Colorado, a western U.S. state, has a diverse landscape of arid desert, river canyons and snow-covered Rocky Mountains, which are partly protected by Rocky Mountain National Park.
Denver, Colorado’s capital and largest city, features a vibrant downtown area. But the larger cities are places we like to avoid.
As we entered southwest Colorado from the Canyonlands National Park in Utah, we noticed again the reddish rocks found in much of the state, particularly in the southwest, giving Colorado its name.
The region’s history and people are as colourful as the landscape.
Our first stop was Mesa Verde National Park just past the town of Cortez.
The park sits on an altitude of more than 2600 meters. Mesa Verde is known for its hundreds of cliff dwellings, a bit comparable to what we have seen in Mali (Africa) in the Dogon Area.
Mesa Verde National Park features Ancestral Puebloan cliff dwellings. Perched a mile above sea level,
Ancestral Puebloans built these fascinating cliff dwellings in the late 12th and 13th centuries. The park also has many prehistoric villages and archaeological sites. Rangers told us more than 4100 archaeological sites have been identified. New findings are constantly made.
The most famous sites in the park are Cliff Palace, Balcony House, and Spruce Tree House build from sandstone and mud mortar.
Cliff Palace has over 150 individual rooms and more than 20 kivas (rooms for religious rituals). It is amazing how well preserved this Palace is after 700 years.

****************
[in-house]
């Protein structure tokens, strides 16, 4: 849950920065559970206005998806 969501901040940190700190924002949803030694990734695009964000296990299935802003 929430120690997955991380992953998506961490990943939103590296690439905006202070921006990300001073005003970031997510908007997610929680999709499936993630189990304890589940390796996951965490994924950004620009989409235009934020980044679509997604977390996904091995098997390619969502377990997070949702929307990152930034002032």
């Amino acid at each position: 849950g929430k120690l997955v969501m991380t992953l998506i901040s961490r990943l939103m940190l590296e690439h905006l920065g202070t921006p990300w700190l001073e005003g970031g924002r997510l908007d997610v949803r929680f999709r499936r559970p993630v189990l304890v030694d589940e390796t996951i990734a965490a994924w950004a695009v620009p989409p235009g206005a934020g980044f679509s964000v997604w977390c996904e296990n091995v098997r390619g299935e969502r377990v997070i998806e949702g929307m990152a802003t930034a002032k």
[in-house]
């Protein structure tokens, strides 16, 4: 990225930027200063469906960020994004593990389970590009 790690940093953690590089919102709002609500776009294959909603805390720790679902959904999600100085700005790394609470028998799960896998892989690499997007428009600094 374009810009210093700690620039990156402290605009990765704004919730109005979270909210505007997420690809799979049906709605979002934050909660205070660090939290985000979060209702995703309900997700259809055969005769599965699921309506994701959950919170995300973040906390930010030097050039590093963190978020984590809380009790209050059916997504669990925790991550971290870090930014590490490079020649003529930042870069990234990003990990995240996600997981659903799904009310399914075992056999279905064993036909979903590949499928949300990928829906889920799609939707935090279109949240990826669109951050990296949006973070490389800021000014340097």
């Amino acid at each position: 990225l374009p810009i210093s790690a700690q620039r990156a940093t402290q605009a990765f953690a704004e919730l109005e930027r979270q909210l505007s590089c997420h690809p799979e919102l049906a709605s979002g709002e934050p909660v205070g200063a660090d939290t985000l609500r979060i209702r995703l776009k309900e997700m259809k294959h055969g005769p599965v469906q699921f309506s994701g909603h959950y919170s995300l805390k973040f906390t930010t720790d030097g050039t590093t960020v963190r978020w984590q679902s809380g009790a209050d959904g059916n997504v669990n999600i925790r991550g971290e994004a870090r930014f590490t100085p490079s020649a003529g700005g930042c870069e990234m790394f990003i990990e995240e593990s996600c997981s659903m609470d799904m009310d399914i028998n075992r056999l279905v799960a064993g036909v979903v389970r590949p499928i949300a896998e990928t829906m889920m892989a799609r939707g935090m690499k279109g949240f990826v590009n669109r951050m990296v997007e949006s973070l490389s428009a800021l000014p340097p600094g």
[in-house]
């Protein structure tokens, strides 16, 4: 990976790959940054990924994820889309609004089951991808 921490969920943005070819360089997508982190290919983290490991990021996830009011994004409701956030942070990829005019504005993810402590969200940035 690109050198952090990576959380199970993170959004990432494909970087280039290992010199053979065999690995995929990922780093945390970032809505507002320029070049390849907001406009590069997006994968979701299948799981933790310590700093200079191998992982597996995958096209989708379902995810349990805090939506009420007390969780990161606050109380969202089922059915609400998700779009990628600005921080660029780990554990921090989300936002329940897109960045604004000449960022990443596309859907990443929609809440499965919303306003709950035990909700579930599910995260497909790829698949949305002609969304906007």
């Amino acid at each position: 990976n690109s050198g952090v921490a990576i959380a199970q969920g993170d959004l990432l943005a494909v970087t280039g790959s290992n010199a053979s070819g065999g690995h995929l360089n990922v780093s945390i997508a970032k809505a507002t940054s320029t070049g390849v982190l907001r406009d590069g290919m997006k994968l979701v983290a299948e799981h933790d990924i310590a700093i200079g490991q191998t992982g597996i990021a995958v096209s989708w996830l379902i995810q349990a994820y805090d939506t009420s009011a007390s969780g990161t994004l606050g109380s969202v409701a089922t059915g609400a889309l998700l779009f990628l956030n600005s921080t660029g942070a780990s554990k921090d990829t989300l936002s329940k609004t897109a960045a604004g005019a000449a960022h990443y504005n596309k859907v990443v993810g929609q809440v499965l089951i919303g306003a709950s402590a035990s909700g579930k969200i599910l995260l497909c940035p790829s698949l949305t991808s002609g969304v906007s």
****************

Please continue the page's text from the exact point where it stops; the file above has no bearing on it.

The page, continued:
Compared with today, the Ancestral Puebloan’s average life span was short, due, in part, to the high infant mortality rate. Most people lived an average of 32-34 years; however, some people did live into their 50s and 60s. Approximately 50% of the children died before they reached the age of five.
Bush camping just outside the park we saw little wildlife. Despite the comments made by the ranger that Black Bears roam for food and were around we did not even see any Mule Deer…
Next, we followed the San Juan Scenic Skyway. The San Juan Skyway is known everywhere for its million-dollar views. This wild and woolly region, dotted with rowdy mining camps and boomtowns, also witnessed the antics of such notorious outlaws as Butch Cassidy, who embarked on his storied career by robbing the San Miguel Valley Bank in Telluride in 1889.
Driving along the towering peaks of the San Juan range, taking in alpine scenery along the way, as well as the eerie remains of old mining camps, before winding through striking desert landscapes and Old West railroad towns, we came through popular mountain towns like Rico, Telluride, Ridgway, Ouray, Silverton and Durango.
Rico just 77km North of Cortez was our first stop. The old mining town with a population of just under 300 today survives as a historic and tourism site. The name Rico is Rich in Spanish and lies around 40km south of Telluride.
Telluride is an amazing former mining camp turned vacation destination. Telluride has not sacrificed the past for its future, its national historic district downtown is well preserved. This town caters for summer and winter guest and has a year-round event program. During our visit it was the Blues and Beer Festival. Telluride is nestled at the end of a lush canyon and surrounded by some of Colorado’s most rugged peaks over 4300 meters high.
The road passes through millions of acres of both the San Juan and Uncompahgre National Forests. We drove over 4 high mountain passes up to 3350 meters high and stayed at one overnight. (Lassen Pass) This area is also a must do 4Wheel drive destination. The most famous drive is the Black Bear track from Telluride to Silverton.